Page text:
I’d be delinquent now if I didn’t bring up the Marshall Plan, for that must have been the closest for what could have rightly be termed “post-colonial reparations.” It was America’s finest moment, I daresay, trying to assuage the ravages of war and to make good for the victims. Even so, the main thrust was plainly economic, to bring those countries to a level playing field so we could trade with them as equal or co-equal partners. End of story.

Indeed, I seriously doubt whether the Germans or the Japanese have ever harbored any kind feelings towards us except hate or resentment. Love surely was no part of it because no one loves the dominator if they’re just the dominator; there’s got to be more to it if it’s to rise to the level of a relationship. Indeed, even a sadistic-masochistic relationship is a notch above for the simple reason it’s a relationship, a relationship based on love and hate. And by any account, it’s better than indifference.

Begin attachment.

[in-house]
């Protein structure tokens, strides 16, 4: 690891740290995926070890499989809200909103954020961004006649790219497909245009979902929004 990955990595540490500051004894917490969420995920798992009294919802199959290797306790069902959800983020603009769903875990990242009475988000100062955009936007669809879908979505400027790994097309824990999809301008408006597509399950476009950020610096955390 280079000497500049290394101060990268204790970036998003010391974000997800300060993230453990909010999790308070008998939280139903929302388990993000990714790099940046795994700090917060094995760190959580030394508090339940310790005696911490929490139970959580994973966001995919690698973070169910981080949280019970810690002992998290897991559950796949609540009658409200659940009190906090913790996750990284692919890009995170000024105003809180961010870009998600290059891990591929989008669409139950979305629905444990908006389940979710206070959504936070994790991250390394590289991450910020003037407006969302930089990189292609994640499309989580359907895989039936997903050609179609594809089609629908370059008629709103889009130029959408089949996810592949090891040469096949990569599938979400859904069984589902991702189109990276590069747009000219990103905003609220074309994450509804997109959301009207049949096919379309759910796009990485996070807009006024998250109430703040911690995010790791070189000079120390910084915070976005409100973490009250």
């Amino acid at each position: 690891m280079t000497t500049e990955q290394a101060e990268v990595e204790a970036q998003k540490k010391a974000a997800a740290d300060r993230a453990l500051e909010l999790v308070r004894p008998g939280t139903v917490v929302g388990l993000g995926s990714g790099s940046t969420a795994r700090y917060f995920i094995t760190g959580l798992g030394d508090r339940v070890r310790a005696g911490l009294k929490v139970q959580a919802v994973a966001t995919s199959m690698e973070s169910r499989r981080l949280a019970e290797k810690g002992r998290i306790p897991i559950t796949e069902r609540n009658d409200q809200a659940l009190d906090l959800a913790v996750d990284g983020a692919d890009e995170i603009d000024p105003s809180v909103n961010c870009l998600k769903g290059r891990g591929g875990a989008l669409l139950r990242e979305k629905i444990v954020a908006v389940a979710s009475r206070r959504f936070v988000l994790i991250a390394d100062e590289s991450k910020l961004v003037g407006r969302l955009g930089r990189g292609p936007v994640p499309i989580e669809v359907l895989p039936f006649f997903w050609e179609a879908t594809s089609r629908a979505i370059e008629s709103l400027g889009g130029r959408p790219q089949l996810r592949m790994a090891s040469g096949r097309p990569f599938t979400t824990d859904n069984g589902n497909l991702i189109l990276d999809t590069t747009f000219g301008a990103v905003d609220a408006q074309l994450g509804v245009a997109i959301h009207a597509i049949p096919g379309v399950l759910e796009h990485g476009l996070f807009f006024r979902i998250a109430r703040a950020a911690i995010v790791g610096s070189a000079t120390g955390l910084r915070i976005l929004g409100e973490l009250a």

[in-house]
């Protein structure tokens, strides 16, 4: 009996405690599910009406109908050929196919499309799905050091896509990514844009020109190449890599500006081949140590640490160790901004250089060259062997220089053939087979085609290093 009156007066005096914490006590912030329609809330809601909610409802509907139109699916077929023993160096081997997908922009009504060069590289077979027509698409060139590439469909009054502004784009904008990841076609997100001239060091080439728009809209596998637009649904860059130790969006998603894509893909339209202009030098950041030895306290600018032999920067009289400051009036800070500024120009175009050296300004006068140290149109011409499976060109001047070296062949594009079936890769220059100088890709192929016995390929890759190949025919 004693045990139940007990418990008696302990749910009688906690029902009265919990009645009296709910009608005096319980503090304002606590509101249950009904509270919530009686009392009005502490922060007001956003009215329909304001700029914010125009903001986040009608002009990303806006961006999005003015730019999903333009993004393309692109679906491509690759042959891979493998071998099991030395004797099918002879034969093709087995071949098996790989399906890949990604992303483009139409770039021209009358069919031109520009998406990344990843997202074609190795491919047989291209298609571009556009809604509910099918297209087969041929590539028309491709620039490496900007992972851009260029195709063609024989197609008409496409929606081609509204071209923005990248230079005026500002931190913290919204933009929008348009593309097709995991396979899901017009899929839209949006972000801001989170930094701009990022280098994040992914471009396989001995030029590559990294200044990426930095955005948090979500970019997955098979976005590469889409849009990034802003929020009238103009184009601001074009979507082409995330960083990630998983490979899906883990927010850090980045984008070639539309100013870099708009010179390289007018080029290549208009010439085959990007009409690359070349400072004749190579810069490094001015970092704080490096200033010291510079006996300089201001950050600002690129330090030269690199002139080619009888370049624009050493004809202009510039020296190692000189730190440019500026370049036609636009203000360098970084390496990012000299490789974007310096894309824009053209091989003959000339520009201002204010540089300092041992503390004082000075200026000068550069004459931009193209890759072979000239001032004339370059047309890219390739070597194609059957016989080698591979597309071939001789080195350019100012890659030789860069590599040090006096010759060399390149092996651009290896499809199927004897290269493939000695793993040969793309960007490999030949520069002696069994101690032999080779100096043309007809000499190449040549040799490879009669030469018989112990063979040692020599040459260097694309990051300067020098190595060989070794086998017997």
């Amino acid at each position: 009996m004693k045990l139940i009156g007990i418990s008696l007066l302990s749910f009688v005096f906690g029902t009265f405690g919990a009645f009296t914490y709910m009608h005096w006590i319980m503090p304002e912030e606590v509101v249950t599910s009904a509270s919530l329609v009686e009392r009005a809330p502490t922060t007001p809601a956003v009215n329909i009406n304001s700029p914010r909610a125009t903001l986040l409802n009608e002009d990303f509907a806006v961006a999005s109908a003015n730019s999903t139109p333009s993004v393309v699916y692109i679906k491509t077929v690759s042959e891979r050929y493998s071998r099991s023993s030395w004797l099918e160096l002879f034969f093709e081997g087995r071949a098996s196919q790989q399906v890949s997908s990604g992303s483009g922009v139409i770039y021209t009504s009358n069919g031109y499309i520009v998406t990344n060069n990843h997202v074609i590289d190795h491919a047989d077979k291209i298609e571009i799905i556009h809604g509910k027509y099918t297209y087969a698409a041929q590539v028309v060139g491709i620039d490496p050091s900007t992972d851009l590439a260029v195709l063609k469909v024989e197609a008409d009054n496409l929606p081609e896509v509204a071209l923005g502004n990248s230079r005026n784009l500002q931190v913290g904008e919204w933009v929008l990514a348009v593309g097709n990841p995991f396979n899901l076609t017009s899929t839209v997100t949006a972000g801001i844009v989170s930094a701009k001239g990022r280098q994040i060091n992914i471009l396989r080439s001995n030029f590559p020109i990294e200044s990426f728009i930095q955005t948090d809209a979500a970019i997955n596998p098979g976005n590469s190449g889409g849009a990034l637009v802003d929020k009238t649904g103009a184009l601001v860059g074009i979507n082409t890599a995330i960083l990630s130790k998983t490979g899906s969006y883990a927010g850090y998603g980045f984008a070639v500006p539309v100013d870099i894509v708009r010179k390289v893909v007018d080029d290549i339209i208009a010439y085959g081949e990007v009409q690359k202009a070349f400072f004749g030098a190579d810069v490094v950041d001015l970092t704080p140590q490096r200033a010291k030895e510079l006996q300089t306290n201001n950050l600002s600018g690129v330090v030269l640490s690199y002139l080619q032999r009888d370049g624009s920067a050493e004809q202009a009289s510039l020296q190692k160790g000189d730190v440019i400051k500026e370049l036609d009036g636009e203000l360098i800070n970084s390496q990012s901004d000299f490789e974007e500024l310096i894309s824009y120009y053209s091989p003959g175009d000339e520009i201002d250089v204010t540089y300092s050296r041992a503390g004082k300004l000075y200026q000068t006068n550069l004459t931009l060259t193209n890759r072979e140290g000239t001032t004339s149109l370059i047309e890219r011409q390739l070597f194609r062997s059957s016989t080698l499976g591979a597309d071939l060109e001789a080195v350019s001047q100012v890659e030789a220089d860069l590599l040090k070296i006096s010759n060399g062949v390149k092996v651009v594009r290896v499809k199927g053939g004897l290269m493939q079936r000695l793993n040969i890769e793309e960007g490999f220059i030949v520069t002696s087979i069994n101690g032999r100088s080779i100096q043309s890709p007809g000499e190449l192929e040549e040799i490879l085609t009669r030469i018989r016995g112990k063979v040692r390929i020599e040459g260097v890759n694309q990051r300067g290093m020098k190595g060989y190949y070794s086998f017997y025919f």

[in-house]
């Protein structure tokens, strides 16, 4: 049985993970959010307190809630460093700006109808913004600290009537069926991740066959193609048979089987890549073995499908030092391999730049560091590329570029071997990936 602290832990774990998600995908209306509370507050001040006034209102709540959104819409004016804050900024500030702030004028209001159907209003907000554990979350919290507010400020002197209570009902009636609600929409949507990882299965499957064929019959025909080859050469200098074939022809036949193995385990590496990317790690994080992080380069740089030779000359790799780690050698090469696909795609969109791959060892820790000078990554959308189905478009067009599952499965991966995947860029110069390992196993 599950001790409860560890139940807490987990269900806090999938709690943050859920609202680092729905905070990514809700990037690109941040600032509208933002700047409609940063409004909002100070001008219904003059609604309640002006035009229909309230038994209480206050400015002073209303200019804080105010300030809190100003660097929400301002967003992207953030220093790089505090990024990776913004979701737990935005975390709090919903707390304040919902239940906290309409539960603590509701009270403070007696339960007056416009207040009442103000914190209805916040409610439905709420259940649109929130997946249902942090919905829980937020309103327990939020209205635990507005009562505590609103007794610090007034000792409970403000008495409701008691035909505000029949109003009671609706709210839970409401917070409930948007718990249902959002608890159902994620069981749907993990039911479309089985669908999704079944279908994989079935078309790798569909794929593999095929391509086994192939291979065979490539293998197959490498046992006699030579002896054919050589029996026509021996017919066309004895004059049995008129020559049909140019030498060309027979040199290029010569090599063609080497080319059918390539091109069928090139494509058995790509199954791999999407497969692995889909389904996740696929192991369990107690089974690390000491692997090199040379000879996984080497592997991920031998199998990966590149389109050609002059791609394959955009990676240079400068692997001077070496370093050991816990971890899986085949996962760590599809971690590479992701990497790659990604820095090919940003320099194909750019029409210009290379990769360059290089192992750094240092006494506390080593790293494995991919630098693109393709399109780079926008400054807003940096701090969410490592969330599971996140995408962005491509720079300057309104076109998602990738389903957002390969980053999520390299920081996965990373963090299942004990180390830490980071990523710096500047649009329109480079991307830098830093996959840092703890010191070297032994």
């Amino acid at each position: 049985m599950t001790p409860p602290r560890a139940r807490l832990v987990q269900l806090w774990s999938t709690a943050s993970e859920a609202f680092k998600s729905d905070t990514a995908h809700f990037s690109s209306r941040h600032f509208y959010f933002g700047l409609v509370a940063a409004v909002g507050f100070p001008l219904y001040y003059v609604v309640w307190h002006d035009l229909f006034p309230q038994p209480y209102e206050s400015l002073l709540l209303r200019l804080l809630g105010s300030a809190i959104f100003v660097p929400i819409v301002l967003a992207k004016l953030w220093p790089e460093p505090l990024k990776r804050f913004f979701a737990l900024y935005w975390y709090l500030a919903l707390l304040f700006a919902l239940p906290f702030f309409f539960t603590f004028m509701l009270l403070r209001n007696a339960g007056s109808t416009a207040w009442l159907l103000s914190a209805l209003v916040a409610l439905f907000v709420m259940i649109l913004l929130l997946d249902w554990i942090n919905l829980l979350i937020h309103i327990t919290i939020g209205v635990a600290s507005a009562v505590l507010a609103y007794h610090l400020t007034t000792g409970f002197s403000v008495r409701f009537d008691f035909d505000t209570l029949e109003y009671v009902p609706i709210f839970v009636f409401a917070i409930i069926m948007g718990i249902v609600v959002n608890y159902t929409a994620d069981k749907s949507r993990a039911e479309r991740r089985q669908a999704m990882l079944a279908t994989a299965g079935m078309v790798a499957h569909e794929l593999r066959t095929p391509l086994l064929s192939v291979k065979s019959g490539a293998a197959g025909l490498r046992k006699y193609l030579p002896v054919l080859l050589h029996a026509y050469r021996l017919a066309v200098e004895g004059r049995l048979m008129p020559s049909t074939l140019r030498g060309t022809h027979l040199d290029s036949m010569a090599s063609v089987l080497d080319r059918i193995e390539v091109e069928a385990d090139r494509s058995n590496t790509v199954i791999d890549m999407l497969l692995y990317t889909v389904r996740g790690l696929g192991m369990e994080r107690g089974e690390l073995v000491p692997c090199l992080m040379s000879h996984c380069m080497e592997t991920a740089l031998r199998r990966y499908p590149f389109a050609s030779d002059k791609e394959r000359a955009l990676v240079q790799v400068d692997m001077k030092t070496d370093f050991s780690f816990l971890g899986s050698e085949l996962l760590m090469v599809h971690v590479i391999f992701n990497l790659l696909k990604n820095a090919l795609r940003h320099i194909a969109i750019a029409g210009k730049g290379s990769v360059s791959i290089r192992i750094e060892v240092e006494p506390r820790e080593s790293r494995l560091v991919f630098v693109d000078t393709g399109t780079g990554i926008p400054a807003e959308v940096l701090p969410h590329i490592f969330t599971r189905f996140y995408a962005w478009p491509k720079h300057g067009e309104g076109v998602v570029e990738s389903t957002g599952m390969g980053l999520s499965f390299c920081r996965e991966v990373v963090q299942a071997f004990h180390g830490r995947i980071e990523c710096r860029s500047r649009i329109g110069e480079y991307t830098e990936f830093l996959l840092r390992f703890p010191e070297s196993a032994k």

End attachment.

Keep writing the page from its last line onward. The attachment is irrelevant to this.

That’s what I mean by “emotional relationship.” Well, we Americans could never stoop so low. We’ve always deemed ourselves to be above love and hate, all so cool and all so superior at the same time. That’s why we’re being despised the world over.

I’m rather encouraged by Mr. Cameron’s overtures and I hope they’ll come to fruition. India and the UK have certainly a lot in common; and if this marriage should spell a betterment for the two nations and its peoples, who am I to object? And that’s in spite of my anti-capitalism sentiment, believing it to be, at bottom, an unfair and inhumane system.

So yes, if Mr. Cameron can succeed in making the life better for two peoples of such disparate counties, prolonging the inevitable, I wish him the best. I’ll just have to wait until capitalism self-destructs from within, in spite of Mr. Cameron’s best wishes and capital designs.

Meanwhile, one is reminded here of an old proverb, necessity is the mother of invention.

Well, the Brits have responded. One could only hope that America and her leaders would do likewise, but it’s not in the cards.

About Roger Nowosielski

I'm a free lance writer. Areas of expertise: philosophy, sociology, liberal arts, and literature. An academic at a fringe, you might say, and I like it that way.